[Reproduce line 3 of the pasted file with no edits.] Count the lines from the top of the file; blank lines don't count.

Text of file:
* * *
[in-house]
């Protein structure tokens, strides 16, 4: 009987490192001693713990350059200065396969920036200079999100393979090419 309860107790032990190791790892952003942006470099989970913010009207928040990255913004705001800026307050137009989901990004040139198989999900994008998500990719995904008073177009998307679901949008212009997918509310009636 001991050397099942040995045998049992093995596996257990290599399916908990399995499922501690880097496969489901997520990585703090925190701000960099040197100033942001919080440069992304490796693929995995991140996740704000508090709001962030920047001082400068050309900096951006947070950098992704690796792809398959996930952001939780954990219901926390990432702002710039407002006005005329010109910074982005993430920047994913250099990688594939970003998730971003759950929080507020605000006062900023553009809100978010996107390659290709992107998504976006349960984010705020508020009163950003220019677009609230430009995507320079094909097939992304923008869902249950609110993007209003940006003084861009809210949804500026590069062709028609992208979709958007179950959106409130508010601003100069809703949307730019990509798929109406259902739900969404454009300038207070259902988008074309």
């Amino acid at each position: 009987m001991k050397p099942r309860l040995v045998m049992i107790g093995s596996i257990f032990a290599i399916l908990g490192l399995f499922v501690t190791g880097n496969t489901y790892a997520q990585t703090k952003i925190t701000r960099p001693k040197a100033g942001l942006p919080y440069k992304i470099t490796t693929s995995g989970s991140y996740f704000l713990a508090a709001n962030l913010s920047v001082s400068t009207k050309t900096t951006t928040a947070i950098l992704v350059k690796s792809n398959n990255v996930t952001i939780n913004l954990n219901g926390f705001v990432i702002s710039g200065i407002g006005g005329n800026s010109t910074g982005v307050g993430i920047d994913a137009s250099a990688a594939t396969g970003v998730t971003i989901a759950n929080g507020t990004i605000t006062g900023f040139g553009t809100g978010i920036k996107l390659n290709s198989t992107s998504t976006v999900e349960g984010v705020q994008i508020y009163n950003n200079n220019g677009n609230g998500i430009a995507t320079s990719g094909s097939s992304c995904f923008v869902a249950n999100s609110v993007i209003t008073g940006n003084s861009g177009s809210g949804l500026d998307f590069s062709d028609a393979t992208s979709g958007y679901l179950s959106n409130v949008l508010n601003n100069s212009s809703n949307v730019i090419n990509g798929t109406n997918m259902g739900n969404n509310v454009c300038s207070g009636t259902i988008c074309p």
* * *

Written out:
């Amino acid at each position: 009987m001991k050397p099942r309860l040995v045998m049992i107790g093995s596996i257990f032990a290599i399916l908990g490192l399995f499922v501690t190791g880097n496969t489901y790892a997520q990585t703090k952003i925190t701000r960099p001693k040197a100033g942001l942006p919080y440069k992304i470099t490796t693929s995995g989970s991140y996740f704000l713990a508090a709001n962030l913010s920047v001082s400068t009207k050309t900096t951006t928040a947070i950098l992704v350059k690796s792809n398959n990255v996930t952001i939780n913004l954990n219901g926390f705001v990432i702002s710039g200065i407002g006005g005329n800026s010109t910074g982005v307050g993430i920047d994913a137009s250099a990688a594939t396969g970003v998730t971003i989901a759950n929080g507020t990004i605000t006062g900023f040139g553009t809100g978010i920036k996107l390659n290709s198989t992107s998504t976006v999900e349960g984010v705020q994008i508020y009163n950003n200079n220019g677009n609230g998500i430009a995507t320079s990719g094909s097939s992304c995904f923008v869902a249950n999100s609110v993007i209003t008073g940006n003084s861009g177009s809210g949804l500026d998307f590069s062709d028609a393979t992208s979709g958007y679901l179950s959106n409130v949008l508010n601003n100069s212009s809703n949307v730019i090419n990509g798929t109406n997918m259902g739900n969404n509310v454009c300038s207070g009636t259902i988008c074309p």